The restrictions were introduced on 19 April and requires vessels to reduce weight or otherwise handle less goods onboard.
The interim measure was outlined by officials without a deadline, but they expressed optimism that it might “be lifted as soon as possible” once the Central American rainy season starts.
The level of Gatun Lake has been falling faster than anticipated, putting pressure on the critical shipping route, despite implementing water-saving measures, the ACP said,
In response, the ACP has announced updated maximum draughts for the neo-panamax locks.
Effective April 19, 2023, the maximum authorised draught for vessels transiting the neo-panamax locks has been set at 14.48 m (47.5 feet) Tropical Fresh Water (TFW). Further reductions will take effect on April 27, May 5, and May 12, bringing the maximum authorised draught to 14.02 m (46.0 feet) TFW.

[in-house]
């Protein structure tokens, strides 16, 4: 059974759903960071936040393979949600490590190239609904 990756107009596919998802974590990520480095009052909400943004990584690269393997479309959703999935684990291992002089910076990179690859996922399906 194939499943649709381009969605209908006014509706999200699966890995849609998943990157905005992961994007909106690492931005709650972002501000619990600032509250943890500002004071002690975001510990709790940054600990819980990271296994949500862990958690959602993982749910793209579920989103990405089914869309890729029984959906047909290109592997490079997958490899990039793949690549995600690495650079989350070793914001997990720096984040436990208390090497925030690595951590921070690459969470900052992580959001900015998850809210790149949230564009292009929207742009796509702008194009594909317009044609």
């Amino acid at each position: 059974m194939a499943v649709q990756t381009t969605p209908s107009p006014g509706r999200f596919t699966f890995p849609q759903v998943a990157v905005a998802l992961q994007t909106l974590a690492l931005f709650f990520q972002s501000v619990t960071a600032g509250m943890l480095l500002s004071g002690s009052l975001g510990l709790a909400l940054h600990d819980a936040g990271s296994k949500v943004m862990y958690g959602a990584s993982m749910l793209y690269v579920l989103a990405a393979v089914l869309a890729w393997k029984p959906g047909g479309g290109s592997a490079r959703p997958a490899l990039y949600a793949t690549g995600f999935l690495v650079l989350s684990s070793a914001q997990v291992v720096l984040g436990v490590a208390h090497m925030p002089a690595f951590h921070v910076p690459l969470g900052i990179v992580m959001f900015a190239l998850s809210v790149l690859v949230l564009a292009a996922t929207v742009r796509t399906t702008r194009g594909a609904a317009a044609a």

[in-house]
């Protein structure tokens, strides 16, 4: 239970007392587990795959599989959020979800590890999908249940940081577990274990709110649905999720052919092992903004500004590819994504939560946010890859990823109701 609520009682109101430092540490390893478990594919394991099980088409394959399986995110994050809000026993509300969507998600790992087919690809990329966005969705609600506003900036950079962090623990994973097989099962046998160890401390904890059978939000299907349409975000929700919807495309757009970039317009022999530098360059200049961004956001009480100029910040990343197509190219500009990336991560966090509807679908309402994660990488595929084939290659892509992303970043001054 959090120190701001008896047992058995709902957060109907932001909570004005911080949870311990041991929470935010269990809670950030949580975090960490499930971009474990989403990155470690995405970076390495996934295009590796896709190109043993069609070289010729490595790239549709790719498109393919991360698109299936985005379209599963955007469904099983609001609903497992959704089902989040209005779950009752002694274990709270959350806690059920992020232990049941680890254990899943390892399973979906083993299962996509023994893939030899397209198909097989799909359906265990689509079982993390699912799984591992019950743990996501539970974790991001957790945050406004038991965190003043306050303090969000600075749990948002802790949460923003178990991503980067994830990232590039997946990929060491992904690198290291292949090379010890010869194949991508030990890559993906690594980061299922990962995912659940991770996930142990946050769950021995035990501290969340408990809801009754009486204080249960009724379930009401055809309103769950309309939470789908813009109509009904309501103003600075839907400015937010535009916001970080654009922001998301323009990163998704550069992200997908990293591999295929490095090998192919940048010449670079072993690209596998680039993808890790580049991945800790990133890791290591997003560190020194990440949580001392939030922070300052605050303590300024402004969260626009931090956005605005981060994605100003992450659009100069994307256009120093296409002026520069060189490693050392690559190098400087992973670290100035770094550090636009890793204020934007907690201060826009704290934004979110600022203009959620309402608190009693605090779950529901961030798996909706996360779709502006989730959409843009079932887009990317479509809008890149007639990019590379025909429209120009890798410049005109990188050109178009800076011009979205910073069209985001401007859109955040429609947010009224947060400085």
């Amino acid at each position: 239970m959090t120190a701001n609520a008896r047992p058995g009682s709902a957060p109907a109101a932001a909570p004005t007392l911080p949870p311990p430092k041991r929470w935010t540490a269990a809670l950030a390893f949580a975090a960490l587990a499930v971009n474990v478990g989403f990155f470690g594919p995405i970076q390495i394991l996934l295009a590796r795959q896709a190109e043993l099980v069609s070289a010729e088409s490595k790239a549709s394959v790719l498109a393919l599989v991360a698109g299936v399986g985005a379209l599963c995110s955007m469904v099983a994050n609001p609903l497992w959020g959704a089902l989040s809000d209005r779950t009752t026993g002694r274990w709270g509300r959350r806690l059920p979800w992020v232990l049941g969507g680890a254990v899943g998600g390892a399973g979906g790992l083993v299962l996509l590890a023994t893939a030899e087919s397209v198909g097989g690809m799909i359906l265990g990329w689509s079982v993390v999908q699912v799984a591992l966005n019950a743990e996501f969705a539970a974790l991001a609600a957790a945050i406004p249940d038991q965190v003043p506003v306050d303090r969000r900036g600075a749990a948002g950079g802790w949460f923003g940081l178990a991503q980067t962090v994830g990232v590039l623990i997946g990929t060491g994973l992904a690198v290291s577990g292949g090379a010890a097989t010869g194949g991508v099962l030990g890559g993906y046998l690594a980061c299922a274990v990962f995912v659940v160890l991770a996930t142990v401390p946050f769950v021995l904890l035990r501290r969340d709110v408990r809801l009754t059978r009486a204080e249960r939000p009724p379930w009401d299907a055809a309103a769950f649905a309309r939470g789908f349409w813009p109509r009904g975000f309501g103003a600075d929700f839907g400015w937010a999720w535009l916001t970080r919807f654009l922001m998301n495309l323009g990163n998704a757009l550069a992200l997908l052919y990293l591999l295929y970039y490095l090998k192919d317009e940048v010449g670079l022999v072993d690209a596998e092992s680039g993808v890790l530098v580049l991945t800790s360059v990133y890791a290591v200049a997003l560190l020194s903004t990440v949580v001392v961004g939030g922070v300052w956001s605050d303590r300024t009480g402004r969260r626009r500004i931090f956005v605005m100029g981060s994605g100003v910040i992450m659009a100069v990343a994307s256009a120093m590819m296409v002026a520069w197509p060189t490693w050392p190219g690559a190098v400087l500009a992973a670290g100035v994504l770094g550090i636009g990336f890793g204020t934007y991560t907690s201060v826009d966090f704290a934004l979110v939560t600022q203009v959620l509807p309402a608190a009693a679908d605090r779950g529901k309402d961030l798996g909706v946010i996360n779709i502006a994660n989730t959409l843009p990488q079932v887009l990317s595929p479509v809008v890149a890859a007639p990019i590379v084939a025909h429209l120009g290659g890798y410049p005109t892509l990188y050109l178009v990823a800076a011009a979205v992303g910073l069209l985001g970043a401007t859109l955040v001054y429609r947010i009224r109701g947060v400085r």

The ACP reminds that vessels must adhere to the maximum authorised draught at the time of transit, warning that waiting times for transit can vary, potentially causing a vessel to arrive in compliance with the maximum allowable draft but then be subject to a draft reduction while still awaiting transit. The ACP therefor advises that waiting times should be factored in when planning transit at or near the maximum authorised draught upon arrival.
The ACP will continue to closely monitor the level of Gatun Lake and provide timely updates on future adjustments.
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